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The Past Is Myself by Christabel Bielenberg
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The Past Is Myself

by Christabel Bielenberg

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Worth reading just for the part where she visits the SS (in darned gloves, the SS really appreciate thriftiness) to create an alibi for her husband. ( )
  infopt2000 | Oct 14, 2013 |
This autobiography deals with Christabel Bieleberg's life in Nazi Germany. Christabel, the privileged niece of Lord Northcliff, fell in love with a liberal German and married him in 1934. The couple settled in Berlin where he studied law and she studied music until her children were born. They were in a set of 20- something professionals who were anti-Nazi and, at first, were quite vocal in their disdain of Hitler. As the Nazis began their suppressive tactics against opponents, Christabel and her friends because more cautious, but no less active. Part One of the books is basically background on all the characters.

Part Two deals with the war years. The young opponents made many appeals to the Allies, mainly Britain, for help with their underground opposition to Hitler. Unfortunately, little if any help was forthcoming, Even a secret trip by Carl Langbehn (later implicated in the Generals' Plot to murder Hitler and hanged for his effort) could not persuade the foreign office to give any help to the anti-Nazi underground movement.When Berlin becomes too dangerous Christabel and her family move to a tiny village in the Black Forest where the local farmers seem almost untouched by the war because they must maintain the rhythm of the farming year. No matter who ranted on the wireless, the cows still have to be milked. If much sentiment is expressed, even by the mayor, it is that "that man" in Berlin won't be in power forever. Most of the horrors of the war are second-hand: food and petrol shortages, the odd bomb dumped by a plane. Christabel's Englishness is not questioned and her family is accepted with no reservations.

The first 2/3's of the book is fascinating, if a bit slow-moving. Christabel's husband Peter manages to keep getting reserve occupations and when he is forced to join the service it is the air force and even then he is given desk positions. Their interactions with their Nazi neighbors in Berlin, the simple and honest residents of the Black Forest village, and their underground colleagues is described clearly and not sensationally.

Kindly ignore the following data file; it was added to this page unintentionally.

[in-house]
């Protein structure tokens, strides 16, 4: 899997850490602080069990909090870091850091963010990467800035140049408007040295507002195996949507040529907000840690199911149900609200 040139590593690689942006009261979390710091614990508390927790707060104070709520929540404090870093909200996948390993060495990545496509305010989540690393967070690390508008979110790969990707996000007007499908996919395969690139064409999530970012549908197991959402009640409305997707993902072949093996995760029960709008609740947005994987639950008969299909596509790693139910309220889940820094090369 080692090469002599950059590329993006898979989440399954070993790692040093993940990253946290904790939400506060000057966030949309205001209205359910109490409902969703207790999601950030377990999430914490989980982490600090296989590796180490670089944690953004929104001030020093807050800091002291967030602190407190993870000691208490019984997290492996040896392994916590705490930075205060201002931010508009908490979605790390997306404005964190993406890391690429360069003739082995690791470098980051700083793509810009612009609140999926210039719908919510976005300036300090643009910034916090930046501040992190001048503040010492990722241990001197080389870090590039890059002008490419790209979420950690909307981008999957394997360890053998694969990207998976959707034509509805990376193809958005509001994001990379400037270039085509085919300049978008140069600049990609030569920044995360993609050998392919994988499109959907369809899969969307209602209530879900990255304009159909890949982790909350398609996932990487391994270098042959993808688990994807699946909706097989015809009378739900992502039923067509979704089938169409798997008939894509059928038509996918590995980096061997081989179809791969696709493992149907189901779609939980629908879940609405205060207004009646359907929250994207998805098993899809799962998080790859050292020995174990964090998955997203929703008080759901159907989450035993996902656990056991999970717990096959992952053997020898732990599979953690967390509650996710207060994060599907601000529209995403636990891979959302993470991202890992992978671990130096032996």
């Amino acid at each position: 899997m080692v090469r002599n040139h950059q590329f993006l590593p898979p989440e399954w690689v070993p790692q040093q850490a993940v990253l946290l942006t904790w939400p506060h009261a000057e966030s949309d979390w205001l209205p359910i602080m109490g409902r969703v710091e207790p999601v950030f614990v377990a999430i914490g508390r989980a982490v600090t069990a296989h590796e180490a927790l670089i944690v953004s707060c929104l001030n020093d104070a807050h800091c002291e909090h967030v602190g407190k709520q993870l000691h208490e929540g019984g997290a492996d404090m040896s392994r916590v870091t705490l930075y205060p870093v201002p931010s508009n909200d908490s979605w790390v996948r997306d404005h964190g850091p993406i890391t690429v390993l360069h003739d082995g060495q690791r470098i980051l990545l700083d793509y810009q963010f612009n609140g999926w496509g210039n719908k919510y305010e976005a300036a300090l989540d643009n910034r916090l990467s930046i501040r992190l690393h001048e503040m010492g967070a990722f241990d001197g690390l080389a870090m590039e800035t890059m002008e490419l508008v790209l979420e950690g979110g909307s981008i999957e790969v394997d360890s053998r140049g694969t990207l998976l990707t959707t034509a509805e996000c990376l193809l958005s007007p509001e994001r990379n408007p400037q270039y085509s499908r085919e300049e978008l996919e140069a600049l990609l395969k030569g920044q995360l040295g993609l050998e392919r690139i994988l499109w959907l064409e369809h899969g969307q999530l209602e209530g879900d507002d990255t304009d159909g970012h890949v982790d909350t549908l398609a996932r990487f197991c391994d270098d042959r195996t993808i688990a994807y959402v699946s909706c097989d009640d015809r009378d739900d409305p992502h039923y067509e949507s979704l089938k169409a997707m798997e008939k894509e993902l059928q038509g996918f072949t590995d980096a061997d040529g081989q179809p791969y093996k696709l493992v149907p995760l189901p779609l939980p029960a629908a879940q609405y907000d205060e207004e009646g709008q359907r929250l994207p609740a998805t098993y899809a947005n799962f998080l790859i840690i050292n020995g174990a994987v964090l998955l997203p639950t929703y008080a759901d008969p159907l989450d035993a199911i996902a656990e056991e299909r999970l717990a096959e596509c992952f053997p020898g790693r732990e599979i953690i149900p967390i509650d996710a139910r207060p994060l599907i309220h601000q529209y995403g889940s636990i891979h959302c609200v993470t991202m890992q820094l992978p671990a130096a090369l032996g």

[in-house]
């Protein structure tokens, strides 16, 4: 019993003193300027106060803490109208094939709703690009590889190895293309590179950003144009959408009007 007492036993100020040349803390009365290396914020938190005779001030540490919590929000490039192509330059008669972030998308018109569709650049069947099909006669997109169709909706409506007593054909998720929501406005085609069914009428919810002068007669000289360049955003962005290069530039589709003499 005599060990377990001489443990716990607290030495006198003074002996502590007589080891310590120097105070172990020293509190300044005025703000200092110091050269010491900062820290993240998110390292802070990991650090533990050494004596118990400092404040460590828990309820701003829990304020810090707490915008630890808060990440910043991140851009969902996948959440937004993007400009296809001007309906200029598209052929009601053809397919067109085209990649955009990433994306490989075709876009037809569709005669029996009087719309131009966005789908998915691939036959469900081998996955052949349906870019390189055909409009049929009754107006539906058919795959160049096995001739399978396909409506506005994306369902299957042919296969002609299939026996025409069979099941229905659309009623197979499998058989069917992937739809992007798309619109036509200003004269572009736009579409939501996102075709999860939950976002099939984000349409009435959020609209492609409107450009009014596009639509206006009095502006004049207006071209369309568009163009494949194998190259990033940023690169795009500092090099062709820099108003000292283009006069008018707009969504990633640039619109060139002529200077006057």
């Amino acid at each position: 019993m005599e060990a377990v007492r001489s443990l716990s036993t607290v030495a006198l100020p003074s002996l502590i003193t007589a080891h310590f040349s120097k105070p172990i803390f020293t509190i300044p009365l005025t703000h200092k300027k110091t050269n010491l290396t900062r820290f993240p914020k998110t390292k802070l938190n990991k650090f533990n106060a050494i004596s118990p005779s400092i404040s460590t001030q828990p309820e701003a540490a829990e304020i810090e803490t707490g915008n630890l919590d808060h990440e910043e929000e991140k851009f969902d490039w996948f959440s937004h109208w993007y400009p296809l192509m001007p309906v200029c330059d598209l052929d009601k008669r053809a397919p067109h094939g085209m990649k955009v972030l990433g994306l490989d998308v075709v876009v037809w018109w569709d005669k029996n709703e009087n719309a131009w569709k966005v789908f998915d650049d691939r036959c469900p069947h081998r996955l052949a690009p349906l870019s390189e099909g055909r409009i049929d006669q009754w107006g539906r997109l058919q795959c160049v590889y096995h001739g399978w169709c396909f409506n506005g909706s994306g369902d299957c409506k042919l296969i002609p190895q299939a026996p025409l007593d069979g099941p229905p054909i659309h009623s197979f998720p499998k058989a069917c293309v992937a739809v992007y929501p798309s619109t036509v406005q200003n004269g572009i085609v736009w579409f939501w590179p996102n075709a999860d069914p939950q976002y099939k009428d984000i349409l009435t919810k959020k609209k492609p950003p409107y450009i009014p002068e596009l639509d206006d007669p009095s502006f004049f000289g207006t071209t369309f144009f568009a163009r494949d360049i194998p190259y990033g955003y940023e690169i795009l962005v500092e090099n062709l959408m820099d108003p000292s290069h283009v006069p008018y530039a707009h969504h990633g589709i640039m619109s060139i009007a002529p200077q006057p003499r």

But after the plot against Hitler's life, their world collapses. Peter is arrested for his association with the plotters, although he had no direct part in the attempt. Their friends are being arrested, tortured, and executed and Christabel desperately tries to find out if her husband is still alive. The final act is terriflying.

This unique perspective of life in Hitler's Germany is a very worthwhile and informative read. Highly recommended. ( )
1 vote Liz1564 | Jan 24, 2013 |
This is a stunningly well-told account of the author's time in Germany from 1934 to 1945. Her husband is a German lawyer who opposed the Nazis, but escapes being executed after the attempt on Hitler's life on July 20, 1944. The author lived in the Berlin area and there are vivid accounts of the bombing which Berlin underwent. When the Gestapo arrests her husband in 1944 she visits him in the concentration camp and subjects herself to interrogation by the SS. I found the book consistently interesting and exciting right up to the glorious day, May 2,1945, when the Black Forest town in which they were living is finally liberated. I also found the account of life in Germany in a rural community made me realize how much my mother, born in the USA to German-born rural parents, still owed to the way life was lived in rural Germany in the 1940's--an unexpected bonus derived from reading this excellent book ( )
  Schmerguls | Dec 17, 2012 |
An interesting insight into the lives of non jewish germans during hitlers reign who did not support the regime ( )
  TheWasp | May 15, 2010 |
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Amazon.com Product Description (ISBN 0803261519, Paperback)

This fascinating glimpse of Nazi Germany is provided by an Englishwoman who was fluent in German and at home in German society, yet not entirely of it. Christabel Bielenberg moved from passive to active resistance as Hitler seized power and the Nazi dictatorship clamped down.

(retrieved from Amazon Mon, 30 Sep 2013 13:33:26 -0400)

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